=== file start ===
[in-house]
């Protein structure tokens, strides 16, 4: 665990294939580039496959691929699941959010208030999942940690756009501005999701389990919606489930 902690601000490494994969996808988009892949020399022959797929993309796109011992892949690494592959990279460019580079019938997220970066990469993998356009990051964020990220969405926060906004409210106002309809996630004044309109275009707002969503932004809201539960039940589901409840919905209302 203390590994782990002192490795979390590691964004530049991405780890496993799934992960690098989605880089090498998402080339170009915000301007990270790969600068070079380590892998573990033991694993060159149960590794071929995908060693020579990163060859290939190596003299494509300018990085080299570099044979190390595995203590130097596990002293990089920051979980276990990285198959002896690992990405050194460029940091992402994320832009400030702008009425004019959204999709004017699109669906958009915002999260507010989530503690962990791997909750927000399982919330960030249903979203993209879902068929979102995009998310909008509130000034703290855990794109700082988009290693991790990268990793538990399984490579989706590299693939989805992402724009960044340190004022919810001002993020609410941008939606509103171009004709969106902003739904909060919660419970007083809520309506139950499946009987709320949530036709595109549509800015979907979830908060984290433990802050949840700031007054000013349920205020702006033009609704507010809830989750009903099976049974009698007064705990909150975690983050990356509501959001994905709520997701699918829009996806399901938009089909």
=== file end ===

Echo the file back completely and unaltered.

[in-house]
């Protein structure tokens, strides 16, 4: 665990294939580039496959691929699941959010208030999942940690756009501005999701389990919606489930 902690601000490494994969996808988009892949020399022959797929993309796109011992892949690494592959990279460019580079019938997220970066990469993998356009990051964020990220969405926060906004409210106002309809996630004044309109275009707002969503932004809201539960039940589901409840919905209302 203390590994782990002192490795979390590691964004530049991405780890496993799934992960690098989605880089090498998402080339170009915000301007990270790969600068070079380590892998573990033991694993060159149960590794071929995908060693020579990163060859290939190596003299494509300018990085080299570099044979190390595995203590130097596990002293990089920051979980276990990285198959002896690992990405050194460029940091992402994320832009400030702008009425004019959204999709004017699109669906958009915002999260507010989530503690962990791997909750927000399982919330960030249903979203993209879902068929979102995009998310909008509130000034703290855990794109700082988009290693991790990268990793538990399984490579989706590299693939989805992402724009960044340190004022919810001002993020609410941008939606509103171009004709969106902003739904909060919660419970007083809520309506139950499946009987709320949530036709595109549509800015979907979830908060984290433990802050949840700031007054000013349920205020702006033009609704507010809830989750009903099976049974009698007064705990909150975690983050990356509501959001994905709520997701699918829009996806399901938009089909």